the steamship company owned the vessel, no lien would exist, because in the absence of an agreement, express or implied, for a lien, a contract for supplies made directly with the owner in person is to be taken as made “on his ordinary responsibility, without a view to the vessel as the fund from which compensation is to be derived." The St. Jago de Cuba, 9 Wheat. 409, 416, 417. And if the belief that the vessel would be responsible for the supplies was founded on the supposition that it was run under a charter party, then the libellants are to be taken as having furnished the coal at the request of the owner pro hac vice, Stephenson v. The Francis, 21 Fed. Rep. 715, 717, The Samuel Marshall, 54 Fed. Rep. 397, 399, without any express agreement for a lien, and in the absence of any circumstances justifying the inference that the supplies were furnished with an understanding that the vessel itself would be responsible for the debt incurred. In the present case, we are informed by the record that there was no express agreement for a lien, and that nothing occurred to warrant the inference that either the master or the charterer agreed to pledge the credit of the vessel for the coal.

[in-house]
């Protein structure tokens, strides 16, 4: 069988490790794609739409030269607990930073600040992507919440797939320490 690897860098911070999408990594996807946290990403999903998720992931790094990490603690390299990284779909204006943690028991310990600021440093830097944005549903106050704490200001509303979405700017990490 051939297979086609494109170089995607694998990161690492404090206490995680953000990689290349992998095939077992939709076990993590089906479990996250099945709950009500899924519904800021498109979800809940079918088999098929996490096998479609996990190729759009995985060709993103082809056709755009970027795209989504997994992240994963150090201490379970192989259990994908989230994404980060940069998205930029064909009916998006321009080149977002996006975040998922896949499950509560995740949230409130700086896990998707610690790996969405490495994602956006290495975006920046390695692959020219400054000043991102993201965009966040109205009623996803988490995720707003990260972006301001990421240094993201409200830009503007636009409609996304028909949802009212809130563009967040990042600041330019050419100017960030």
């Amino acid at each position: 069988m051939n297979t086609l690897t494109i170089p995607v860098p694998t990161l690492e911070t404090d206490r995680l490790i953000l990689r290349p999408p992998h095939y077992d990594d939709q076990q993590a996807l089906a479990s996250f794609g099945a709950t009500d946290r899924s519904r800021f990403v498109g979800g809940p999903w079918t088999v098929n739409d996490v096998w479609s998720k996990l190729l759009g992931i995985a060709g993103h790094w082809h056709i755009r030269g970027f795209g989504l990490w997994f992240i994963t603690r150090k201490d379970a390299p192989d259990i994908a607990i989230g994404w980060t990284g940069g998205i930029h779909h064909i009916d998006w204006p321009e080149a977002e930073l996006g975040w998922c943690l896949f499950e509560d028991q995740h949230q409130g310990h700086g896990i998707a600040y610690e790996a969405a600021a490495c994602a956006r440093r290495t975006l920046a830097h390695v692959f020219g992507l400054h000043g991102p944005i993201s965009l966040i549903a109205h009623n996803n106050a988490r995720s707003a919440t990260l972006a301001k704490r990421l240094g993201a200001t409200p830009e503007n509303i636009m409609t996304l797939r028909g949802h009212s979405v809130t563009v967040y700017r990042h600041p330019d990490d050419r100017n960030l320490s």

In Beinecke v. Steamship Secret, 3 Fed. Rep. 665, 667, United States District Court for the Southern District of New York, which was a suit against a vessel owned by a foreign corporation having an office and transacting business in New York, and with good credit there, but operated by Mui y, Ferris & Co., a New York firm, under a charter party requiring the charterers to furnish all supplies, Judge Choate said: “They (the libellants] knew they were dealing with New York parties, and not with the foreign owner or the master, who presumably represents the owner; and they were put upon inquiry as to the interest and relation of Murray, Ferris & Co. to the vessel, and are chargeable with the facts they might have ascertained on such inquiry. They could easily have learned that Murray, Ferris & Co. had no right or power to bind the owners or the vessel for the supplies, and that they were, in fact, the owners, so far as concerned parties supplying the ship.” So, in The Norman, 28 Fed. Rep. 383, 384, Judge McKennan said : “But Murray, Ferris & Co. [the

Opinion of the Court.